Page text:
The basis for the Peoria Terminal motion is the contention that the state suit involves multiple parties defendant, and that the litigation should proceed under the pleadings filed in the state courts as to all defendants, including this petitioner, and that the issue of exoneration and limitation of liability can be tried independently of the question of petitioner's right to exoneration or limited liability.

The files show the grounds for each of those motions to be the fact of the matter. As I read the cases, those facts do not provide a basis for the vacating or modification of the court's order.

The limitation of liability statute may be pleaded as a defense to a suit for damages, Deep Sea Tankers v. The Long Branch, 2 Cir., 258 F.2d 757, cert. denied 358 U.S. 933, 79 S.Ct. 316, 3 L.Ed.2d 305; The Chickie, 3 Cir., 141 F.2d 80, 84-85, but, upon a timely petition filed under Section 185, a shipowner has an absolute right to have the issues tried in the limitation proceeding whenever it appears that the value of his interest in the subject vessel is less than the aggregate amount of all claims pending against him based upon an alleged fault of the vessel. Pershing Auto Rentals, Inc., v. Gaffney, 5 Cir., 279 F.2d 546.

A limitation of liability proceeding looks to the "complete and just disposition of a many-cornered controversy" growing out of the alleged fault of a ship. Hartford Acc. & Indem. Co. v. Southern Pacific Co., 273 U.S. 207, 216, 47 S.Ct. 357, 359, 71 L.Ed. 612 quoted in British Transport Comm'n v. United States, 354 U.S. 129, 77 S.Ct. 1103, 1 L.Ed.2d 1234. The statute was designed to obtain a marshalling of available assets in case where the aggregate claims involved exceed the value of the vessel and her freight pending. Lake Tankers Corp. v. Henn, 354 U.S. 147, 77 S.Ct. 1269, 1 L.Ed.2d 1246.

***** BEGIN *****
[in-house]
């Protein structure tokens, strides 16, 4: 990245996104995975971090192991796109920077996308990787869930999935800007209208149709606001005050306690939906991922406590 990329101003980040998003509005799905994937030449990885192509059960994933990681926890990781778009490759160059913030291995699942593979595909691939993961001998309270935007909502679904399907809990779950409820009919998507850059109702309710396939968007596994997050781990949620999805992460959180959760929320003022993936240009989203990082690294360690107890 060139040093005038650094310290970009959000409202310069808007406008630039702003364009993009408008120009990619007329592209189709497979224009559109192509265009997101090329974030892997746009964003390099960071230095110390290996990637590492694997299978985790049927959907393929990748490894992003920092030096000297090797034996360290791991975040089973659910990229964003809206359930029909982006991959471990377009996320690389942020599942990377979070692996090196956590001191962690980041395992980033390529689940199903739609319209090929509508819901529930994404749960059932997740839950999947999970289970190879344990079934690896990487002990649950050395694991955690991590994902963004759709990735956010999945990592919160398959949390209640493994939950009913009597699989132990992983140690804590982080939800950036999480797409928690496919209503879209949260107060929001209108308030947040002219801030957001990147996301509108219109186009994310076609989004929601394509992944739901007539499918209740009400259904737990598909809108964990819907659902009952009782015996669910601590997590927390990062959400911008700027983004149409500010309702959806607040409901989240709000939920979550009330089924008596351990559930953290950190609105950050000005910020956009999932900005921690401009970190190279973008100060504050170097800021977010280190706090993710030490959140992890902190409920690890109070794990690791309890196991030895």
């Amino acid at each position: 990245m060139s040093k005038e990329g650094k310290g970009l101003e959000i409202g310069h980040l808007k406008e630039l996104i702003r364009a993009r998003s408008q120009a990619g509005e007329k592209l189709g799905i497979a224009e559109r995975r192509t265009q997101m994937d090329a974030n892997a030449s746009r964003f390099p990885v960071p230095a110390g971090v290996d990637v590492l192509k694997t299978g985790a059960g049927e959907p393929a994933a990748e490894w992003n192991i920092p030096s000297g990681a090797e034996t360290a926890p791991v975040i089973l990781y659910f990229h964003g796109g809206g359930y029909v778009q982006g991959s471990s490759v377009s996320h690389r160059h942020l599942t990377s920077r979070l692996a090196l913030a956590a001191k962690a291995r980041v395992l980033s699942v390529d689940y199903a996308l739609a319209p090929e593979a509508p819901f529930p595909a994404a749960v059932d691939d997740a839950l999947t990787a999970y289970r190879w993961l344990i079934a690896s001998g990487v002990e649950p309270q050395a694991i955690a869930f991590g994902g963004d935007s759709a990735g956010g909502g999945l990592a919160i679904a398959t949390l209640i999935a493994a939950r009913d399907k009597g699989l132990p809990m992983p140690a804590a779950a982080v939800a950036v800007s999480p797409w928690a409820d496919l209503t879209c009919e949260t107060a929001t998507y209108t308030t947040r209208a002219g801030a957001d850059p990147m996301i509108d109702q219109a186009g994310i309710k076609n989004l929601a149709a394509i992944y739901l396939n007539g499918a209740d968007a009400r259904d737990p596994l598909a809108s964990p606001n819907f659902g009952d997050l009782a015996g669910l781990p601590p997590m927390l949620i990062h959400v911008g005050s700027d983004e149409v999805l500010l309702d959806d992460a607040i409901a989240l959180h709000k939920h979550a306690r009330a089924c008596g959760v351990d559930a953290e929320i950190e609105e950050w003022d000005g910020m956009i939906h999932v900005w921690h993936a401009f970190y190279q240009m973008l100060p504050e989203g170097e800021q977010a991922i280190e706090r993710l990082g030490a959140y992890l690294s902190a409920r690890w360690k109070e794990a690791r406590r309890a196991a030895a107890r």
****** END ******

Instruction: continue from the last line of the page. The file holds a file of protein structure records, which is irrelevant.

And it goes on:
Henn was a review of an order staying the court's injunction to permit a claimant to prosecute his claim in a suit pending in a state court. The value of the vessel exceeded the aggregate amount of all pending claims. Under those circumstances, the Court held that it was within the discretion of the trial court to stay its injunction and permit the parties to litigate the issue of liability in the State court. But, the Court said that the act is designed to protect the ship-owners claim of limited liability and that the shipowner had the right to have his case tried in admiralty whenever the right of liability might be jeopardized by a trial in a state court. 354 U.S. at 153, 77 S.Ct. 1269.

The Gaffney case contains an exhaustive review of the authorities and a well reasoned dissertation upon the issue presented by these motions. There, the trial court modified its injunction order to allow some of the claimants to proceed with their pending state court suit upon the question of liability, in effect, holding the limitation action in abeyance until the state court had decided the liability question. The value of the vessel was far less than the amount of the claims. The court reversed, holding that the shipowner had an absolute right to have the case tried in admiralty because the value involved was less than the aggregate of claims. Pershing Auto Rentals, Inc. v. Gaffney, 5 Cir., 279 F.2d 546. The court said that the purpose of the limitation of liability proceeding was to marshal insufficient assets for a distribution, pro rata, among the several claimants who might prove their right to participate therein.

Upon the authority of the cited cases, both of the pending motions should be denied. The claims of the State and T P & W far exceed the alleged value of the vessel involved. Petitioner, having invoked the admiralty jurisdiction of this court, is entitled to have the whole of the litigation disposed of by the admiralty court insofar as it relates to the subject of the petitioner's liability for damages. In other words, petitioner is entitled in a single proceeding to have determined the issues of the liability of its vessel to each of the ...